5 years ago

The Selective Interaction of Pistacia lentiscus Oil vs. Human Streptococci, an Old Functional Food Revisited with New Tools.

Paola Rossi, Ferdinando Coghe, Pierpaolo Coni, Cristina Demontis, Antonella Rosa, Enrica Tuveri, Guy D'hallewin, Giuseppina Pichiri, Antonello Mameli, Germano Orrù
Pistacia lentiscus berry oil (LBO) represents a typical vegetal product of the Mediterranean basin that has been formally used in traditional cuisine for 100s of years. In addition to its interesting alimentary properties, this product could represent an interesting candidate in the field of research on the study of new anti-infective agents. In fact, in Mediterranean countries, lentisk oil still continues to be widely used in folk medicine for oral and skin affections, in particular, acute gingivitis, pediatric skin infections such as impetigo and foot plaques, and biofilm related infections often associated with Streptococcus spp. Following these observations, we have hypothesized a "lentisk oil-bacteria" interaction, placing particular emphasis on the different Streptococcal species involved in these oral and skin diseases. In accordance with this hypothesis, the use of standard antimicrobial-antibiofilm methods (MIC, MBC, MBIC) allowed the interesting behavior of these bacteria to be observed and, in this context, the response to lentisk oil appears to be correlated with the pathogenic profile of the considered microorganism. Two probiotic strains of S. salivarius K12/M18 appeared to be non-sensitive to this product, while a set of five different pathogenic strains (S. agalactiae, S. intermedius, S. mitis, S. mutans, S. pyogenes) showed a response that was correlated to the fatty acid metabolic pathway of the considered species. In fact, at different times of bacteria development, selective High Performance Liquid Chromatography analysis of the growth medium containing LBO detected a significant increase in free unsaturated fatty acids (UFAs) in particular oleic, palmitic and linoleic acids, which are already known for their antibacterial activity. In this context, we have hypothesized that LBO could be able to modulate the pathogen/probiotic rate in a Streptococcal population using the fatty acid metabolic pathway to help the probiotic strain. This hypothesis was strengthened by performing antibacterial testing with oleic acid and an in silico evaluation of the Streptococcal MCRA protein, an enzyme involved in the production of saturated fatty acids from UFA. These results show that LBO may have been used in ancient times as a "natural microbial modulating extract" in the prevention of biofilm- associated diseases.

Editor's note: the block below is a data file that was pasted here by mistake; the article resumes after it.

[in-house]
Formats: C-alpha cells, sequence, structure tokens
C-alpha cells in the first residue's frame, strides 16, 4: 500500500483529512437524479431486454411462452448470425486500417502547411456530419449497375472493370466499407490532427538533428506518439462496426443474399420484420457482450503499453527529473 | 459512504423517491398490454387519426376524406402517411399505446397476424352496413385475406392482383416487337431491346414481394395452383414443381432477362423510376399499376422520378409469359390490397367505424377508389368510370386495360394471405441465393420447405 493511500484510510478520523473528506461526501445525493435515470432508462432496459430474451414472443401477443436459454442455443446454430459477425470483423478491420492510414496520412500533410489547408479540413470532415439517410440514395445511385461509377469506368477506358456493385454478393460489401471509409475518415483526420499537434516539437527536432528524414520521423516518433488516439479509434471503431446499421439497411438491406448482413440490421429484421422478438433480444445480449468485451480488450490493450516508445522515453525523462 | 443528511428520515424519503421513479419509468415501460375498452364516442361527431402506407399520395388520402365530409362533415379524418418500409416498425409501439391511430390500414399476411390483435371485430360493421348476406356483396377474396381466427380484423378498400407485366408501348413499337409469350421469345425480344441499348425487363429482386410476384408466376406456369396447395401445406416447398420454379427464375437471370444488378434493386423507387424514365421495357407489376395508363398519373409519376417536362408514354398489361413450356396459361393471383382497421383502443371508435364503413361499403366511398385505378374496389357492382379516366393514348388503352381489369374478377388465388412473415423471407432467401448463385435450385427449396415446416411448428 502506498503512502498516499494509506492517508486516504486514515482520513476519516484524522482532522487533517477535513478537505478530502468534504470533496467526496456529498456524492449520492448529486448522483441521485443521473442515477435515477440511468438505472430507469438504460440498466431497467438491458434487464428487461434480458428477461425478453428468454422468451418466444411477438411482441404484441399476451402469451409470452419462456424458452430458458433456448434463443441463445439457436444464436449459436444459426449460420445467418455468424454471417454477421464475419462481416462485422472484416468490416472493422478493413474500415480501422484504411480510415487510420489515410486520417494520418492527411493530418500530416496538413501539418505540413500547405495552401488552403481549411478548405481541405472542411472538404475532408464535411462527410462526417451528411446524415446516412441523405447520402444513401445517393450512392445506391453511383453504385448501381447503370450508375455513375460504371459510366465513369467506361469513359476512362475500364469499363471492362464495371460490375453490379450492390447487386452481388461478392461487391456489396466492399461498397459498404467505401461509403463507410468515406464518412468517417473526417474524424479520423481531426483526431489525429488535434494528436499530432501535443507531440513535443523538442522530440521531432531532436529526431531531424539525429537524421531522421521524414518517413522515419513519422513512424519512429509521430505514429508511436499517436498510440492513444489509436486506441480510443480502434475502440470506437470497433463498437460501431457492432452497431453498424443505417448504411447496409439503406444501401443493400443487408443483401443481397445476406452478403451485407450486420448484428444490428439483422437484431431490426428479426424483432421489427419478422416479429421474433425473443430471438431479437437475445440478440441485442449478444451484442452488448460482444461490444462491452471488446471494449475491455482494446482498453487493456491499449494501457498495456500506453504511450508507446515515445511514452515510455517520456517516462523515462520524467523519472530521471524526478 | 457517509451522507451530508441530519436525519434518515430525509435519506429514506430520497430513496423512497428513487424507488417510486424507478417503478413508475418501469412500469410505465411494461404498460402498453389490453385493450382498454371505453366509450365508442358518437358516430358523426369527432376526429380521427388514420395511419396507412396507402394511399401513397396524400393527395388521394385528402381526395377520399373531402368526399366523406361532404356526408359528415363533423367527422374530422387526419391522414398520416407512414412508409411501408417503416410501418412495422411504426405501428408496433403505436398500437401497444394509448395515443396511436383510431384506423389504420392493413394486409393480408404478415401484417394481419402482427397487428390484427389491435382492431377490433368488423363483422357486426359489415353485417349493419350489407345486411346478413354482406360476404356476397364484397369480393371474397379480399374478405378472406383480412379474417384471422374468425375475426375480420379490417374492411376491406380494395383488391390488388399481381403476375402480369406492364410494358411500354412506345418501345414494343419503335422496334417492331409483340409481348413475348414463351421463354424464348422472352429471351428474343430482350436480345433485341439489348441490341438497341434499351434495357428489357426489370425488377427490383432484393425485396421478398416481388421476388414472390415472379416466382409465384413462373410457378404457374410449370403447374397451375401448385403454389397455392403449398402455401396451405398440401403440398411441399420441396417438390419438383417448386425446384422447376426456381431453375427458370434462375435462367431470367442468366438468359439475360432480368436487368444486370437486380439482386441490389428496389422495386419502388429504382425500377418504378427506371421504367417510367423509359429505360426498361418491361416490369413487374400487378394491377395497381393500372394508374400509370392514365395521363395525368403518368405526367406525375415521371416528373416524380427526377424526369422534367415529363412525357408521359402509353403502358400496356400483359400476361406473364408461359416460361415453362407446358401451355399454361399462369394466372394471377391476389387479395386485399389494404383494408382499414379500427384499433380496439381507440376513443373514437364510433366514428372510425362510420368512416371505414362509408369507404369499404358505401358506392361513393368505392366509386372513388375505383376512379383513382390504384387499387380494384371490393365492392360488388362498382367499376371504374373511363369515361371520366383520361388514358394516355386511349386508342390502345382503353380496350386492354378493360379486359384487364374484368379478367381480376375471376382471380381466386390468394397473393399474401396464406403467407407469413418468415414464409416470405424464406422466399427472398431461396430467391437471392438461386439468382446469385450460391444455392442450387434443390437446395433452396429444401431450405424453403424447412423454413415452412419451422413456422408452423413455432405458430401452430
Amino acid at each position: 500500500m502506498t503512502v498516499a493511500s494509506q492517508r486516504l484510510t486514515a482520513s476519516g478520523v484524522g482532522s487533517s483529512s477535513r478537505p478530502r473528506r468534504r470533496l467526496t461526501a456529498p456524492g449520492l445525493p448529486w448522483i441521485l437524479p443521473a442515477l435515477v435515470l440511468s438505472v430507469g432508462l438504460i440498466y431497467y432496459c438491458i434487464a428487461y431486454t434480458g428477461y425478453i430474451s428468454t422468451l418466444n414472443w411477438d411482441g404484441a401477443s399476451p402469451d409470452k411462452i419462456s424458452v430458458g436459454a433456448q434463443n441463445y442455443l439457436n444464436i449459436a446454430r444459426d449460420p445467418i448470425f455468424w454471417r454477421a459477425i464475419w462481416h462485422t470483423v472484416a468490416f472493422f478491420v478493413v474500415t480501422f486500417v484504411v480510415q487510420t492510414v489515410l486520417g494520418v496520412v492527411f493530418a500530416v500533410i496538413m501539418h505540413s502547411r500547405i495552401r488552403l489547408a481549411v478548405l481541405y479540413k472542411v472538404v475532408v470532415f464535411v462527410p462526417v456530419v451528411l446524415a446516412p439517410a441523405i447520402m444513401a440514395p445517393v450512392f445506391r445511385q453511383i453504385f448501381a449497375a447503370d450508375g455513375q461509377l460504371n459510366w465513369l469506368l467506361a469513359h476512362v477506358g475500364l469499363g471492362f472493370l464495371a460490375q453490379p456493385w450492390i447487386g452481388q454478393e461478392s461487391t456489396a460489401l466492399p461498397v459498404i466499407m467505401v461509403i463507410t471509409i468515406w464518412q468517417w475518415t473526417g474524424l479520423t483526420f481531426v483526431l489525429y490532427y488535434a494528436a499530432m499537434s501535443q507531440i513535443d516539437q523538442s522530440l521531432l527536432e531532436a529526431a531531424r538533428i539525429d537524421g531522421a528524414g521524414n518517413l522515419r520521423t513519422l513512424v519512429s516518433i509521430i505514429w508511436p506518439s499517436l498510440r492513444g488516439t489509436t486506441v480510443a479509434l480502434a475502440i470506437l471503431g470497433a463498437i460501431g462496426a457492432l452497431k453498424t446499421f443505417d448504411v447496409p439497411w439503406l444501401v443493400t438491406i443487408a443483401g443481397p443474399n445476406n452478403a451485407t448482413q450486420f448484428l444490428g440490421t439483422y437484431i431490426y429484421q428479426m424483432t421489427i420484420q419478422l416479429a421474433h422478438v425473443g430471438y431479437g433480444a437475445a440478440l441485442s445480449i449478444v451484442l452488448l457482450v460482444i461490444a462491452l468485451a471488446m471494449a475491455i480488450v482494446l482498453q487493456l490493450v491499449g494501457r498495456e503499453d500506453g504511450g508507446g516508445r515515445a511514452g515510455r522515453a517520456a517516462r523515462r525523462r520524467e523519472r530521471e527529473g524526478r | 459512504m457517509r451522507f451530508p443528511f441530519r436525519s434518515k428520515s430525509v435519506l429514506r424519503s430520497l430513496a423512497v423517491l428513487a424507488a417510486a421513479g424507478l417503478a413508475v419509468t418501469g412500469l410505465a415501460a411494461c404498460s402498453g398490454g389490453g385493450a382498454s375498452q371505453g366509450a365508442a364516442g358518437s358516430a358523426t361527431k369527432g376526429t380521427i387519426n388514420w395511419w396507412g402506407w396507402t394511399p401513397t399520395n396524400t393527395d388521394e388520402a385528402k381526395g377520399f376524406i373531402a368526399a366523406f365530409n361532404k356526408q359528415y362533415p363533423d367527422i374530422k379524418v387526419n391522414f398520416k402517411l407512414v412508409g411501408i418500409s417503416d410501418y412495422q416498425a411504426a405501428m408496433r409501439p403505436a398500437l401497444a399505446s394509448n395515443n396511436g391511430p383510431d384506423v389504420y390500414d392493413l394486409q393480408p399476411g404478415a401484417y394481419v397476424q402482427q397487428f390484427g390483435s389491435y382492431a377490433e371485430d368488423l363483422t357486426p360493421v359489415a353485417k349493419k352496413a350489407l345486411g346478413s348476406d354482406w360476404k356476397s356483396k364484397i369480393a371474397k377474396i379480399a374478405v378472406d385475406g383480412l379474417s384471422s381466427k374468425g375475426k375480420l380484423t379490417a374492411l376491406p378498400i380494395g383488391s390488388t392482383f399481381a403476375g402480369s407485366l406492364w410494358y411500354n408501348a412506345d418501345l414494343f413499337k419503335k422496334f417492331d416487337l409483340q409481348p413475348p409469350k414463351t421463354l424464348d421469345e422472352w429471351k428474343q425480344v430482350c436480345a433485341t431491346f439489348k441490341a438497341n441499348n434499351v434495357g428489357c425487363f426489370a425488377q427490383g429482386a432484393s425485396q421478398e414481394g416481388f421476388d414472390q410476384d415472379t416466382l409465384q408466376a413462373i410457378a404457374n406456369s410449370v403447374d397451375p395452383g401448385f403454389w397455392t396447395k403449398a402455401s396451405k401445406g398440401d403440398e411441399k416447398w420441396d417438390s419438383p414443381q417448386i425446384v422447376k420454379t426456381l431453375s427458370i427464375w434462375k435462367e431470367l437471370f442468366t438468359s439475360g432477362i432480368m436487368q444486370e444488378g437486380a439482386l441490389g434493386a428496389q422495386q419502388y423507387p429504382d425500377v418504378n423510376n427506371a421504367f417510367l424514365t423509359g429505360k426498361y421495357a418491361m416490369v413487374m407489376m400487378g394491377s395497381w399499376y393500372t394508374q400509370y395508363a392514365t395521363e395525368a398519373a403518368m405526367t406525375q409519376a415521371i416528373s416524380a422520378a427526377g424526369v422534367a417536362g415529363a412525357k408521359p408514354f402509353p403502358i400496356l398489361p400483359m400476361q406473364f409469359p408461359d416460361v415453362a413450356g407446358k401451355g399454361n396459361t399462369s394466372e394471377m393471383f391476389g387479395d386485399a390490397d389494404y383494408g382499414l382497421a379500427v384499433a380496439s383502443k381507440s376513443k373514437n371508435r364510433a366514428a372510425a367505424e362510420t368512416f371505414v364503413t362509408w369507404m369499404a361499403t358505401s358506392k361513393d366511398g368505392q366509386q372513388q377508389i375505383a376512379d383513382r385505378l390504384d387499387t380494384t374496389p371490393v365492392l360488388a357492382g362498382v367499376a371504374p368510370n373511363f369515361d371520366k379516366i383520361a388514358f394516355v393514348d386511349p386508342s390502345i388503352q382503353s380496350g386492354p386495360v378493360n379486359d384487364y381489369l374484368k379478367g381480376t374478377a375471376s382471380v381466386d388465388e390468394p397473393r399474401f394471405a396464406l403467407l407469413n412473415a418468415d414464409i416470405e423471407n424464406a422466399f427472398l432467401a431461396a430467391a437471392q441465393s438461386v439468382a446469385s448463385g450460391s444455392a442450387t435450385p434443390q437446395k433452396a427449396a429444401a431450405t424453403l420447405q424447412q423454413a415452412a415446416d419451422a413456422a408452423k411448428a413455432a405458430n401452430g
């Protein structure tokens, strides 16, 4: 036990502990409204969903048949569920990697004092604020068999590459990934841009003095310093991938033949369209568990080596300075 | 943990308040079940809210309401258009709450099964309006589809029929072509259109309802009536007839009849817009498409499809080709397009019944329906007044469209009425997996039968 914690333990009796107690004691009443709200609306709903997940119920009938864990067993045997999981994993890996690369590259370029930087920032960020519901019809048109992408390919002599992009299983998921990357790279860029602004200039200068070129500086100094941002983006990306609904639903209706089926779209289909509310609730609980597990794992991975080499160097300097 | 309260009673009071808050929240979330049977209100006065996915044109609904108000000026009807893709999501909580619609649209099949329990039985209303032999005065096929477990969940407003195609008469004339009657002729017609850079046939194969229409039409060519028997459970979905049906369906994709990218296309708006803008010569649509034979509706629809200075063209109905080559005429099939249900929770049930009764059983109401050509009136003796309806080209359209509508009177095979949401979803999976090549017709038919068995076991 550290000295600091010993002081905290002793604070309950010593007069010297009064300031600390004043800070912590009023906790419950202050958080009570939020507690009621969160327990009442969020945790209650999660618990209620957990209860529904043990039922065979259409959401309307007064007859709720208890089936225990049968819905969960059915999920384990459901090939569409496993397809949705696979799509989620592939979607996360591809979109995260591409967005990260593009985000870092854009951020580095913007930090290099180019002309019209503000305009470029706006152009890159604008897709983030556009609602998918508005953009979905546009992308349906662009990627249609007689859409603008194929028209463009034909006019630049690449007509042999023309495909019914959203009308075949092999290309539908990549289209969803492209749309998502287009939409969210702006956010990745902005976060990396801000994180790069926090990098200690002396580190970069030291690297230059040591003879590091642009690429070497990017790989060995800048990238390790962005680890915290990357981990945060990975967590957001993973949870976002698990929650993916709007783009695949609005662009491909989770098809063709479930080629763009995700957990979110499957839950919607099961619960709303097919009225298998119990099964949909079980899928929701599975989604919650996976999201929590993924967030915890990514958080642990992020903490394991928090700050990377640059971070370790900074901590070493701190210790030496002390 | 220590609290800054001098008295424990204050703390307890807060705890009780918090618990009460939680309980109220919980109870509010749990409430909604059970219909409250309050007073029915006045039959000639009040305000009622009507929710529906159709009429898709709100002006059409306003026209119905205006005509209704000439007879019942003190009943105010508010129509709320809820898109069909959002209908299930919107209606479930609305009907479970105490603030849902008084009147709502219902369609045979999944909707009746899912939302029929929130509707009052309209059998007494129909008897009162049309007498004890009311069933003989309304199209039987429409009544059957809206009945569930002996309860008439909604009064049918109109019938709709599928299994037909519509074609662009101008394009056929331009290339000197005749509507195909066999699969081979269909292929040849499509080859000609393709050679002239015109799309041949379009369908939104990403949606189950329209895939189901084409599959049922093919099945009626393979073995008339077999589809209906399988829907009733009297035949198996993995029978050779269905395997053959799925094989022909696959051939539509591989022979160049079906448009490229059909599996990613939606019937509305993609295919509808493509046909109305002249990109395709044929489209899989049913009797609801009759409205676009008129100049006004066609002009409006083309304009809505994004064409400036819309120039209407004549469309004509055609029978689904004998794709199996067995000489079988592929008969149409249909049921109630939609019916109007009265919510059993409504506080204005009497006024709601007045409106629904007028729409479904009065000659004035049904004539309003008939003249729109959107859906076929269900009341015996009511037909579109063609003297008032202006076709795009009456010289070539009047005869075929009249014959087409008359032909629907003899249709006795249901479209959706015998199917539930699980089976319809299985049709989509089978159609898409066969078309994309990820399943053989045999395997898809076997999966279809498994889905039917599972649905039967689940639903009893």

Publisher URL: http://doi.org/10.3389/fmicb.2017.02067

DOI: 10.3389/fmicb.2017.02067

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